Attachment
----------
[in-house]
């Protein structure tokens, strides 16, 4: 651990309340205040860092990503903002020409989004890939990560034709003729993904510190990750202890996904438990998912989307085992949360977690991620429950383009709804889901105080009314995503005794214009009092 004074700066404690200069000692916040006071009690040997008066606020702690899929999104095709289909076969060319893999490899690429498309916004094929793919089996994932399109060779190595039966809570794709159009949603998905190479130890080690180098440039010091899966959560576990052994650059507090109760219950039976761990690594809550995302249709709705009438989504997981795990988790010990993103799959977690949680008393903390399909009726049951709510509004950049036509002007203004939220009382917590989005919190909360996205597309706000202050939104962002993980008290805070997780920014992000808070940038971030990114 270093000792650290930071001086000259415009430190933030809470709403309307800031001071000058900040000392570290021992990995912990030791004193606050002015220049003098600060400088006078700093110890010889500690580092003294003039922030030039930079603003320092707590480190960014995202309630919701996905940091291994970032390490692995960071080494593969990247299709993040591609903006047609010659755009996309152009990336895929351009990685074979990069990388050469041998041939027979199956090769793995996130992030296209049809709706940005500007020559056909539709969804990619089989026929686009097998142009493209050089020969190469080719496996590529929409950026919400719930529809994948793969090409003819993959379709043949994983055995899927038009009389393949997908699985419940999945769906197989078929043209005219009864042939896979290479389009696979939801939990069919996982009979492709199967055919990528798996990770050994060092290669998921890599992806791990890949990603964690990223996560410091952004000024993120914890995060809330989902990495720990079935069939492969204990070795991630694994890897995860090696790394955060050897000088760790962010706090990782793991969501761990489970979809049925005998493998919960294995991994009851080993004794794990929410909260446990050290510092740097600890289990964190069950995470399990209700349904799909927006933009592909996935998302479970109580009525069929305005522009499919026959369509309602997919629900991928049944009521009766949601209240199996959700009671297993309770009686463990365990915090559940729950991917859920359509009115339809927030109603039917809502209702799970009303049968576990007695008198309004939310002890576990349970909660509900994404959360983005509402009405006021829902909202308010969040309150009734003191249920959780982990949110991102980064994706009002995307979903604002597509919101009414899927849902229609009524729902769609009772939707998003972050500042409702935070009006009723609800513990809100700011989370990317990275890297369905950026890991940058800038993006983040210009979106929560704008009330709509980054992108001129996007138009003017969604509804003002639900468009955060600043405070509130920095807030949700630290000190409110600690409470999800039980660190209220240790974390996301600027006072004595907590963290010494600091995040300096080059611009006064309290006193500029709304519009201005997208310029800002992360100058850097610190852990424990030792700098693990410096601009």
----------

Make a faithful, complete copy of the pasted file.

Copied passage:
[in-house]
């Protein structure tokens, strides 16, 4: 651990309340205040860092990503903002020409989004890939990560034709003729993904510190990750202890996904438990998912989307085992949360977690991620429950383009709804889901105080009314995503005794214009009092 004074700066404690200069000692916040006071009690040997008066606020702690899929999104095709289909076969060319893999490899690429498309916004094929793919089996994932399109060779190595039966809570794709159009949603998905190479130890080690180098440039010091899966959560576990052994650059507090109760219950039976761990690594809550995302249709709705009438989504997981795990988790010990993103799959977690949680008393903390399909009726049951709510509004950049036509002007203004939220009382917590989005919190909360996205597309706000202050939104962002993980008290805070997780920014992000808070940038971030990114 270093000792650290930071001086000259415009430190933030809470709403309307800031001071000058900040000392570290021992990995912990030791004193606050002015220049003098600060400088006078700093110890010889500690580092003294003039922030030039930079603003320092707590480190960014995202309630919701996905940091291994970032390490692995960071080494593969990247299709993040591609903006047609010659755009996309152009990336895929351009990685074979990069990388050469041998041939027979199956090769793995996130992030296209049809709706940005500007020559056909539709969804990619089989026929686009097998142009493209050089020969190469080719496996590529929409950026919400719930529809994948793969090409003819993959379709043949994983055995899927038009009389393949997908699985419940999945769906197989078929043209005219009864042939896979290479389009696979939801939990069919996982009979492709199967055919990528798996990770050994060092290669998921890599992806791990890949990603964690990223996560410091952004000024993120914890995060809330989902990495720990079935069939492969204990070795991630694994890897995860090696790394955060050897000088760790962010706090990782793991969501761990489970979809049925005998493998919960294995991994009851080993004794794990929410909260446990050290510092740097600890289990964190069950995470399990209700349904799909927006933009592909996935998302479970109580009525069929305005522009499919026959369509309602997919629900991928049944009521009766949601209240199996959700009671297993309770009686463990365990915090559940729950991917859920359509009115339809927030109603039917809502209702799970009303049968576990007695008198309004939310002890576990349970909660509900994404959360983005509402009405006021829902909202308010969040309150009734003191249920959780982990949110991102980064994706009002995307979903604002597509919101009414899927849902229609009524729902769609009772939707998003972050500042409702935070009006009723609800513990809100700011989370990317990275890297369905950026890991940058800038993006983040210009979106929560704008009330709509980054992108001129996007138009003017969604509804003002639900468009955060600043405070509130920095807030949700630290000190409110600690409470999800039980660190209220240790974390996301600027006072004595907590963290010494600091995040300096080059611009006064309290006193500029709304519009201005997208310029800002992360100058850097610190852990424990030792700098693990410096601009």